As we move back on the horse let’s address snaking the neck as an absolute no. Snaking is also aggressive in the horse’s language and should be dealt with as soon as any sign is made that the horse will do it. Remember to try to catch the thought before the action happens, you will be much more effective in dealing with the behaviors by doing this. Snaking will look like it sounds. They will drop their head, point the nose and wobble their neck and head back and forth like a snake slithering along the ground. This is an action they use to drive off offending members of the herd or even threatening perceived predators (dogs, humans, other animals, etc.). The most effective method I have found for snaking is work. Move those feet and make sure you change the direction their feet are moving as well as the speed. Your loud “no” noise will also come in handy if they know what it means. This is easiest done in the round pen or other small enclosed area and usually only crops up when doing this type of work in the first place.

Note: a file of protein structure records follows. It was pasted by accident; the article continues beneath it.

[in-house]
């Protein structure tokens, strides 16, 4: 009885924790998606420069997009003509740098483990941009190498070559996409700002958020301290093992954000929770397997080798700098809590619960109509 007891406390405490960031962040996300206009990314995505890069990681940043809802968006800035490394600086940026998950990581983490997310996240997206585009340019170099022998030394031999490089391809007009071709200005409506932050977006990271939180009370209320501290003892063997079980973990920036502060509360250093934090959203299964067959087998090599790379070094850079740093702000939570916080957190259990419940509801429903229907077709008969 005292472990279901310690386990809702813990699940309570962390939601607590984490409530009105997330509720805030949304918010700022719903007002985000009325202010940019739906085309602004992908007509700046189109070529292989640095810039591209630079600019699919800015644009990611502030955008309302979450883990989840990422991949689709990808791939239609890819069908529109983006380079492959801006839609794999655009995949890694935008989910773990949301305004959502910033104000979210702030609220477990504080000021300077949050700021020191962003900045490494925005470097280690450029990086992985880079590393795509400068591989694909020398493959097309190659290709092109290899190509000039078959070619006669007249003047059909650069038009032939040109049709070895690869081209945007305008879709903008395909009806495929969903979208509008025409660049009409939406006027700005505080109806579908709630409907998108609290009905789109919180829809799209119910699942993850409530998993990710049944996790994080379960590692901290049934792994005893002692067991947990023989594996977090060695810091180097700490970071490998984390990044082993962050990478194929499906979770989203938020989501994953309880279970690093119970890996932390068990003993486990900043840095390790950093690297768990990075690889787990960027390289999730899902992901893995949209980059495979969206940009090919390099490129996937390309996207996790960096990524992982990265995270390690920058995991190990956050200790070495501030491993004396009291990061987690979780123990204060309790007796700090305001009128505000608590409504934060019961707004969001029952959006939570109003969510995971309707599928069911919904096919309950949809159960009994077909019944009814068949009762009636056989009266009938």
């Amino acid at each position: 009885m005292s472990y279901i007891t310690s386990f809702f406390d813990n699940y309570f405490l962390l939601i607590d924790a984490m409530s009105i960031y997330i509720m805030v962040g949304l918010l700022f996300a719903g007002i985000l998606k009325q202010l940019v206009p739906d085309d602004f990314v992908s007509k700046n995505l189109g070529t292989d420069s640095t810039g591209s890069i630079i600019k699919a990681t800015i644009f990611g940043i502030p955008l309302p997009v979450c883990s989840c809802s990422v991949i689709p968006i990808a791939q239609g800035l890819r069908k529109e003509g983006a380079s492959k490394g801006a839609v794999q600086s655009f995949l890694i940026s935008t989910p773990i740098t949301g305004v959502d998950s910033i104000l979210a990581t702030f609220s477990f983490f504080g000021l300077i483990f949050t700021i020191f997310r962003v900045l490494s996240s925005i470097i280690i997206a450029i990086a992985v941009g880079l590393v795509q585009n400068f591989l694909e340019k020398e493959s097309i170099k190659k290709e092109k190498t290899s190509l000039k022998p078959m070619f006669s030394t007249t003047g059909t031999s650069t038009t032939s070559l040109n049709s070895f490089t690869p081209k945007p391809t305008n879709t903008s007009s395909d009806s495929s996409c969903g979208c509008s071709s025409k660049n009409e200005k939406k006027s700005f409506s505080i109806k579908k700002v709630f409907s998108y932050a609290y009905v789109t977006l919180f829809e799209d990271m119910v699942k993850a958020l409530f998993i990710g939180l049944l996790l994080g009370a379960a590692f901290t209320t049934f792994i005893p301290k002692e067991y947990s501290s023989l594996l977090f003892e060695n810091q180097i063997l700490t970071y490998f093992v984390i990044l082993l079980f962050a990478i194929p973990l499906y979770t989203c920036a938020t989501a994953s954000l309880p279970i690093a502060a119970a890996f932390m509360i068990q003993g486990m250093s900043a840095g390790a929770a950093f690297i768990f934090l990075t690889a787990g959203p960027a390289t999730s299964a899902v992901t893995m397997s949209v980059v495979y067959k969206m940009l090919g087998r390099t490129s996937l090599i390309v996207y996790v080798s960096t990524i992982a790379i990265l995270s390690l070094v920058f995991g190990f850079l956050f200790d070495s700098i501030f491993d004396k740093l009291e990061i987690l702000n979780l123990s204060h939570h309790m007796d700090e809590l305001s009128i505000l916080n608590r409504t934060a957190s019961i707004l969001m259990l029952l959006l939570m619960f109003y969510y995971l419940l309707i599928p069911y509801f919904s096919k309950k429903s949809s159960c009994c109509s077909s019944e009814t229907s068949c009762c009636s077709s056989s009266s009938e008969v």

Rearing is a huge problem and I highly recommend that if this is an issue you are having or begin having you should find a professional to work with you and your horse to not only correct the behavior but also find the cause of the behavior and assist you in correcting that as well. Rearing can be extremely dangerous to you or any other person or animal nearby. I will stress that this is really an issue to be handled with a trainer but I will offer some suggestions to go along with it. I do not use a chain to fix this problem because it never really gets fixed. This is one of those things that knowing the reason is very helpful in fixing it because it is usually something the handler is doing that is causing the horse to react in such a way. Rope halters are a fantastic tool that I use every day on every horse and is very effective in helping with this issue. Start teaching the horse to drop his head at the stand still when you apply light downward pressure on the lead. Be sure to release the pressure as soon as you get a downward movement from the horse so that he knows what you want from him. Also begin asking him to lead at or behind your shoulder using a lot of stop, back and walk on every time he gets ahead of your shoulder. Don’t be afraid to use a quick and firm pop on the rope if he doesn’t stop when you do. This won’t hurt but it will reinforce the cue of your feet stopping. Then ask for him to lead with is head below the level of your shoulder/his withers, whichever is lower. This is a calming position for the horse and affords you greater control over their front end. It will also help keep their front end from getting light enough to rear.